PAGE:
Screen Shot spoke to Nobbs about digital fashion and what relief it could offer the fashion industry: “We really need to think about how we can make digital fashion more accessible to diverse and forward-thinking digital natives. They’ll no doubt be the ones at the coalface of these changes, so we need to remove some of the barriers to entry in order for it to truly progress.”

Could the COVID-19 crisis accelerate the fashion industry’s shift to digital fashion, as it has done with DIY fashion? Nobbs certainly thinks so: “100% yes, as both brands and consumers look for alternative ways to experience fashion whilst having a more minimal impact on the planet. So now more than ever is the time to encourage the next generation of fashionistas and show the various opportunities that lie in digital fashion. With COVID-19 creating an accelerated shift into digital, we’ll see an even higher demand for coders, software engineers or programmers from all backgrounds, with a specific eye for fashion.”

That being said, it is highly unlikely that DIY fashion will fully replace digital fashion. It seems that we’re entering a new era in fashion where both will coexist and create the well-needed shift the fashion industry needs.

New gens are crafting a new approach to consumption. DIY fashion lets them create and participate in the process, while also offering brands the opportunity to deal with deadstock fabrics and to appeal to the younger generation. Meanwhile, digital fashion has the potential of teaching consumers a more sustainable approach to fashion and its infinite possibilities.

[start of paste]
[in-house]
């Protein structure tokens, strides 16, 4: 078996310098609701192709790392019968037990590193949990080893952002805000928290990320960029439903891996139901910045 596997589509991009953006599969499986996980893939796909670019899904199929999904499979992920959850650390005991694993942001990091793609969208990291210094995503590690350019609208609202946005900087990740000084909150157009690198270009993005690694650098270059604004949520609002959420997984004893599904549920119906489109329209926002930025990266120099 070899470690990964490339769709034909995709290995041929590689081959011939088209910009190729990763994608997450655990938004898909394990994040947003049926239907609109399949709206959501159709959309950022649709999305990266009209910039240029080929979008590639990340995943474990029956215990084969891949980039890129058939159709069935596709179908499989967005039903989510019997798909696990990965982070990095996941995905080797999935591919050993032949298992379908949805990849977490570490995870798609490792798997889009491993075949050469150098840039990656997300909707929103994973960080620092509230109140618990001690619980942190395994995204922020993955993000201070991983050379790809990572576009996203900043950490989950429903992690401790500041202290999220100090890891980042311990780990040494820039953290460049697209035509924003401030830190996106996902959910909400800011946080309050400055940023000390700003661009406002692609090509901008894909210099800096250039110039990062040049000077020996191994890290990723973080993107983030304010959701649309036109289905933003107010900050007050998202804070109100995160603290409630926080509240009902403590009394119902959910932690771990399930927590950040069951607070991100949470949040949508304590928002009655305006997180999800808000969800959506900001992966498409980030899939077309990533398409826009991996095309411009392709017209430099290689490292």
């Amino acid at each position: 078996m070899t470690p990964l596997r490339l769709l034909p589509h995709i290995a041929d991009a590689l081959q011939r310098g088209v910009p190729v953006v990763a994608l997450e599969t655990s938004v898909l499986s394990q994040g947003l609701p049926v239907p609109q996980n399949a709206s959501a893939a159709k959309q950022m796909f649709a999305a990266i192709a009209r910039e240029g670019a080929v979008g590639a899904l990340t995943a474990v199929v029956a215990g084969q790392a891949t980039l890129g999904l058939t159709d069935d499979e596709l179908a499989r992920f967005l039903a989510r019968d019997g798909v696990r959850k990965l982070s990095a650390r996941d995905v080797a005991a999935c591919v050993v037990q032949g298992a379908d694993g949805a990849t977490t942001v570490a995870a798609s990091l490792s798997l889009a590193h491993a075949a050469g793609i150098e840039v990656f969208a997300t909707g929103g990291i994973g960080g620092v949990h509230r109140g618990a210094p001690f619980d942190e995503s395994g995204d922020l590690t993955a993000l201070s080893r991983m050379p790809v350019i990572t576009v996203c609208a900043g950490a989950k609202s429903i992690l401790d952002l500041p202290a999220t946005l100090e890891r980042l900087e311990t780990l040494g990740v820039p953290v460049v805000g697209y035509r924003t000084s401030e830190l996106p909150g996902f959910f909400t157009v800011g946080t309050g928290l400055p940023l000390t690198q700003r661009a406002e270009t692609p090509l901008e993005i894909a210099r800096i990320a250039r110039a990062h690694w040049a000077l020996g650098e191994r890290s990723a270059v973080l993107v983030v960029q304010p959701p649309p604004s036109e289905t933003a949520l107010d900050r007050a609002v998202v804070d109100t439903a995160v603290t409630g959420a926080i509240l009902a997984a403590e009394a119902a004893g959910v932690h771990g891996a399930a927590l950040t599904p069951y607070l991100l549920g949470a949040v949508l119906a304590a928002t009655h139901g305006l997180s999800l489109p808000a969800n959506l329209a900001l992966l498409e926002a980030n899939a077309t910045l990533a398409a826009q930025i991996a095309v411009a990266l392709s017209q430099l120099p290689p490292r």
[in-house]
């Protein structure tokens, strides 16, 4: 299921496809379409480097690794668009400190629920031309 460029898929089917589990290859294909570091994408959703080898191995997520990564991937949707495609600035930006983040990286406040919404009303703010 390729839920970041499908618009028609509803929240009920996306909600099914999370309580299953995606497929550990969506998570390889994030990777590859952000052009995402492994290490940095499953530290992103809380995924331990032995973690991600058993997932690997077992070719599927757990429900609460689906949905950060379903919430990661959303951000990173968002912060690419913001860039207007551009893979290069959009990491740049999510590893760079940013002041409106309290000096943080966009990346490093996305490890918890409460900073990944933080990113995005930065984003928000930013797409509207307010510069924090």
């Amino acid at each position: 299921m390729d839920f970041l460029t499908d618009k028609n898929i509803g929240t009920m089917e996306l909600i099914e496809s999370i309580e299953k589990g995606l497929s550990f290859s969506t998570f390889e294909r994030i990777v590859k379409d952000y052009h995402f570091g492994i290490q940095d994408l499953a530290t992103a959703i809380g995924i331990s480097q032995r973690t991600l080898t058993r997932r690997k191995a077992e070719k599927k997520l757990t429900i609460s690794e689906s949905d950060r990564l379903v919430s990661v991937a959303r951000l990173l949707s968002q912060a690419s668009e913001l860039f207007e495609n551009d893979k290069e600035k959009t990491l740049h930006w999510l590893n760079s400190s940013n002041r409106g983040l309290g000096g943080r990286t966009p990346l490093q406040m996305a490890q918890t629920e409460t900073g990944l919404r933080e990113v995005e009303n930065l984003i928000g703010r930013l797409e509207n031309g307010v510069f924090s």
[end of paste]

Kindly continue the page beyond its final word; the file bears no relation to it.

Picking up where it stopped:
“We are now seeing the rise of DIY digital fashion, which is very exciting,” shared Nobbs. What’s certain is that the future of fashion looks promising—can we just skip forward?

Did we get it all wrong, could DIY fashion, and not digital fashion, be the future?


By Alma Fabiani

May 6, 2020

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Opinion

Digitalisation is the future of fashion and it is fast

By Maddy White

Sep 5, 2018

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Fashion

Sep 5, 2018

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Social media is an extremely influential part of our everyday lives. From Instagram to Snapchat and more, today’s fashion retailers are using these online spheres to encourage ‘fast fashion’: the quickest possible turnaround from design to manufacturer to consumer. And that’s really detrimental to our waste issue, isn’t it? Actually, not necessarily. Digitalising fashion is probably a crucial step to the survival of the sector, particularly in Britain.

The British high street is in peril; more shops are closing and many brands have gone into liquidation. This is due to several reasons, one being consumer spending has decreased and another is the rise of digital giants—like Amazon—who have entirely dominated the market. This trend aligns with the fashion industry too. Founded in 2006, online fashion retailer Boohoo claimed in their 2018 financial report to have 6.4 million users, up 22 percent from the previous year. The entire company had a pre-tax profit of £43.3 million for the year leading to February, which represented a 40 percent increase on 2017 figures, with revenue hitting £580 million, almost double last year’s £295 million.